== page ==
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And thou, my last, best, only friend,

That fillest an untimely tomb, Accept this tribute from the bard

Thou brought from fortune's mirkest gloom. “In poverty's low barren vale,

Thick mists, obscure, involved me round; Tho' oft I turn'd the wistful eye,

Nae ray of fame was to be found, Thou found'st me like the morning sun

That melts the fogs in limpid airThe friendless bard and rustic song,

Became alike thy fostering care. “O! why has worth so short a date?

While villains ripen gray with time! Must thou, the noble, gen'rous, great,

Fall in bold manhood's hardy prime ? Why did I live to see that day?

A day to me so full of wo! 0! had I met the mortal shaft

Which laid my benefactor low! - The bridegroom may forget the bride

Was made his wedded wife yestreen; The monarch may forget the crown

That on his head an hour has been ; The mother may forget the child

That smiles săe sweetly on her knee; But I'll remember thee, Glencairn,

And a' that thou hast done for me!!!

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With the foregoing Poem. Thou who thy honour as thy God rever’st, Who, save thy mind's reproach, nought earthly To thee this votive offering I impart, [fear'st, The tearful tribute of a broken heart. The friend thou valued'st, I the patron lov'd: His worth, his honor, all the world approv'd. We'll mourn till we too go as he has gone, And tread the dreary path to that dark world un



THICKEST night o'erhangs my dwelling!

Howling tempest's o'er me rave!
Turbid torrents, wintry swelling,

Still surround my lonely cave.
Crystal streamlets gently flowing,

Busy haunts of base mankind,
Western breezes sofily blowing,

Suit not my distracted mind.

In the cause of right engaged,

Wrongs injurious to redress,
Honor's war we strongly waged,

But the Heavens deny'd success.
Ruin's wheel has driver. o'er us,

Not a hope that dare attend,
The wide world is all before us,

But a world without a friend!


The small birds rejoice in the green leaves returning; The murmuring streamlet winds clear thro' the

vale; The hawthorn trees blow in the dews of the morning,

And wild-scatter'd cowslips bedeck the green dale:

But what can give pleasure, or what can seem fair, While the lingering moments are number'd by care? No flowers gayly springing, nor birds sweetly

singing, Can sooth the sad bosom of joyless despair.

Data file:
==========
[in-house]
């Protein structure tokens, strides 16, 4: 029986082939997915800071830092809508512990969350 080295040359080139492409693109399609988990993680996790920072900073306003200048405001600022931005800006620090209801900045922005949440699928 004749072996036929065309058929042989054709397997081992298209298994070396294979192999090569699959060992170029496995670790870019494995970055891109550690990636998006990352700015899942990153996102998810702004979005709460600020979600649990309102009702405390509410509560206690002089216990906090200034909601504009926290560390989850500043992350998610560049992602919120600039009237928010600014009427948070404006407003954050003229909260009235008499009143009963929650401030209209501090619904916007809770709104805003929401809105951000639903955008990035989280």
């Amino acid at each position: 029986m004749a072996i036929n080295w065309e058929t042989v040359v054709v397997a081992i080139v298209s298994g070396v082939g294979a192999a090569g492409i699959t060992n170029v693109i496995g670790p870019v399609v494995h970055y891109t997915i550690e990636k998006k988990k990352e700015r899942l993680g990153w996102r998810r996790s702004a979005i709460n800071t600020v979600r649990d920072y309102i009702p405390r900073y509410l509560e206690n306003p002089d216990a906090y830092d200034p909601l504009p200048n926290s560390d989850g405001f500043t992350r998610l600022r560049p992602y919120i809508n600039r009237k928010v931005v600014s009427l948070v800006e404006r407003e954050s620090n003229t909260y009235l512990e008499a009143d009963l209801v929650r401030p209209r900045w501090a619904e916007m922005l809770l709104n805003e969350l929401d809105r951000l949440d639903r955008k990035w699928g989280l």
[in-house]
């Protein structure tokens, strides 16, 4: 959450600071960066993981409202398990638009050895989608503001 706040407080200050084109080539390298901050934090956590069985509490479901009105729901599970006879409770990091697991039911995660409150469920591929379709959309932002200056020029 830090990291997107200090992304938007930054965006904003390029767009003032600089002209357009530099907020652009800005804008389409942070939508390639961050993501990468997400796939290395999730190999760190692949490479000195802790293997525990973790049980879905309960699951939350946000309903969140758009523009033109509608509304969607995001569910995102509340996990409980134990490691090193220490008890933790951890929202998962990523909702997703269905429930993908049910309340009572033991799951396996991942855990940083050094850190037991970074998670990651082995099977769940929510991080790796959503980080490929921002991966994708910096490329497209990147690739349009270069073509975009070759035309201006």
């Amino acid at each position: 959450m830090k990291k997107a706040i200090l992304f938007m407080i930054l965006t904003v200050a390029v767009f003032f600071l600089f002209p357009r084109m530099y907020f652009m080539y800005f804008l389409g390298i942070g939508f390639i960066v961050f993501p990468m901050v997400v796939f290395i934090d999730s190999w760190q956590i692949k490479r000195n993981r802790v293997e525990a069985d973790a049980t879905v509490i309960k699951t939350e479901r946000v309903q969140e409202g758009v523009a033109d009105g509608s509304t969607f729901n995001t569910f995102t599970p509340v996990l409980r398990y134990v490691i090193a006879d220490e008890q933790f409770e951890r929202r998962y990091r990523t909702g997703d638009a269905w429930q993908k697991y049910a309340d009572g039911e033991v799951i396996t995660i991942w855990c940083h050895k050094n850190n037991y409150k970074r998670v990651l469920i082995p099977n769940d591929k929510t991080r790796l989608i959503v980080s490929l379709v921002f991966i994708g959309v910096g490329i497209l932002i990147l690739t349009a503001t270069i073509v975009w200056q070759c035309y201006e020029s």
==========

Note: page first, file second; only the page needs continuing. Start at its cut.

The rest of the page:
The deed that I dar'd, could it merit their malice,

A king and a father to place on his throne ? His right are these hills, and his right are these

vallies, Where the wild beasts find shelter, but I can find


But 'tis not my sufferings, thus wretched, forlorn, My brave gallant friends, 'tis your ruin I mourn;

'Your deeds prov'd so loyal in hot bloody trial, Alas! can I make you no sweeter return!





Tune-"Roslin Castle.”

THE gloomy night is gath’ring fast,
Loud roars the wild, inconstant blast,
Yon murky cloud is foul with rain,
I see it driving o'er the plain;
The hunter now has left the moor,
The scatter'd coveys meet secure,
While here I wander, prest with care,
Along the lonely banks of Ayr.

The Autumn mourns her rip’ning coru
By early Winter's ravage torn;
Across her placid, azure sky,
She sees the scowling tempest fly:


Chill runs my blood to hear it rave,
I think upon the stormy wave,
Where many a danger I must dare,
Far from the bonie banks of Ayr.

'Tis not the surging billows' roar,
'Tis not that fatal, deadly shore;
Though death in ev'ry shape appear,
The wretched have no more to fear:
But round my heart the ties are bound,
That heart transpierc'd with many a wound;
These bleed afresh, those ties I tear,
To leave the bonie banks of Ayr.

IV. Farewell, old Coila's hills and dales, Her heathy moors and winding vales; The scenes where wretched fancy roves, Pursuing past, unhappy loves! Farewell, my friends! "farewell my foes! My peace with these, my love with thoseThe bursting tears my heart declare, Farewell the bonie banks of Ayr.


SCENES of wo and sceres of pleasure,

Scenes that former thoughts renew, Scenes of wo and scenes of pleasure,

Now a sad and last adieu !

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